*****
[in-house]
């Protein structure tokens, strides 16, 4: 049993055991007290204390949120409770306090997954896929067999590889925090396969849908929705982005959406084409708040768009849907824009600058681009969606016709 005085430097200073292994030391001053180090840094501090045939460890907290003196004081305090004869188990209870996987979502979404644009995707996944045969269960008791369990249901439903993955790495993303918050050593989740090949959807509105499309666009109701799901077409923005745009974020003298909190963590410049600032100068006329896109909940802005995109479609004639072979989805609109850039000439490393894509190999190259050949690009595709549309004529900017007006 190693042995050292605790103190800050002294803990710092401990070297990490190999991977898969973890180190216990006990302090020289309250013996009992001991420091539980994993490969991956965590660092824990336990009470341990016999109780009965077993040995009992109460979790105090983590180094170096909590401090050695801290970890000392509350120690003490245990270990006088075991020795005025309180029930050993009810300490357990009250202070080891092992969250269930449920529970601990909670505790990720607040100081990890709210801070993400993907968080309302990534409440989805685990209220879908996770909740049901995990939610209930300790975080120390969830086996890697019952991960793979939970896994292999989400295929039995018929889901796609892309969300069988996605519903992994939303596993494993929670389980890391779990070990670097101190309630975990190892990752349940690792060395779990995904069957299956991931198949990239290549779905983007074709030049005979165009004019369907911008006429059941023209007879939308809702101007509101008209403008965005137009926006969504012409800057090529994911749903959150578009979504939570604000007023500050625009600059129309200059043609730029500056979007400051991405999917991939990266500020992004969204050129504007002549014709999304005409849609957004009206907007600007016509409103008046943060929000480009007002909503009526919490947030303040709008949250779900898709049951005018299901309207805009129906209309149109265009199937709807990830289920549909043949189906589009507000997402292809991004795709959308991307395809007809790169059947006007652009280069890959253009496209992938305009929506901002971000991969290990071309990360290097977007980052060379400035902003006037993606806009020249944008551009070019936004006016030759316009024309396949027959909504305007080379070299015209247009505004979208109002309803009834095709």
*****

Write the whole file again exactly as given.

[in-house]
């Protein structure tokens, strides 16, 4: 049993055991007290204390949120409770306090997954896929067999590889925090396969849908929705982005959406084409708040768009849907824009600058681009969606016709 005085430097200073292994030391001053180090840094501090045939460890907290003196004081305090004869188990209870996987979502979404644009995707996944045969269960008791369990249901439903993955790495993303918050050593989740090949959807509105499309666009109701799901077409923005745009974020003298909190963590410049600032100068006329896109909940802005995109479609004639072979989805609109850039000439490393894509190999190259050949690009595709549309004529900017007006 190693042995050292605790103190800050002294803990710092401990070297990490190999991977898969973890180190216990006990302090020289309250013996009992001991420091539980994993490969991956965590660092824990336990009470341990016999109780009965077993040995009992109460979790105090983590180094170096909590401090050695801290970890000392509350120690003490245990270990006088075991020795005025309180029930050993009810300490357990009250202070080891092992969250269930449920529970601990909670505790990720607040100081990890709210801070993400993907968080309302990534409440989805685990209220879908996770909740049901995990939610209930300790975080120390969830086996890697019952991960793979939970896994292999989400295929039995018929889901796609892309969300069988996605519903992994939303596993494993929670389980890391779990070990670097101190309630975990190892990752349940690792060395779990995904069957299956991931198949990239290549779905983007074709030049005979165009004019369907911008006429059941023209007879939308809702101007509101008209403008965005137009926006969504012409800057090529994911749903959150578009979504939570604000007023500050625009600059129309200059043609730029500056979007400051991405999917991939990266500020992004969204050129504007002549014709999304005409849609957004009206907007600007016509409103008046943060929000480009007002909503009526919490947030303040709008949250779900898709049951005018299901309207805009129906209309149109265009199937709807990830289920549909043949189906589009507000997402292809991004795709959308991307395809007809790169059947006007652009280069890959253009496209992938305009929506901002971000991969290990071309990360290097977007980052060379400035902003006037993606806009020249944008551009070019936004006016030759316009024309396949027959909504305007080379070299015209247009505004979208109002309803009834095709």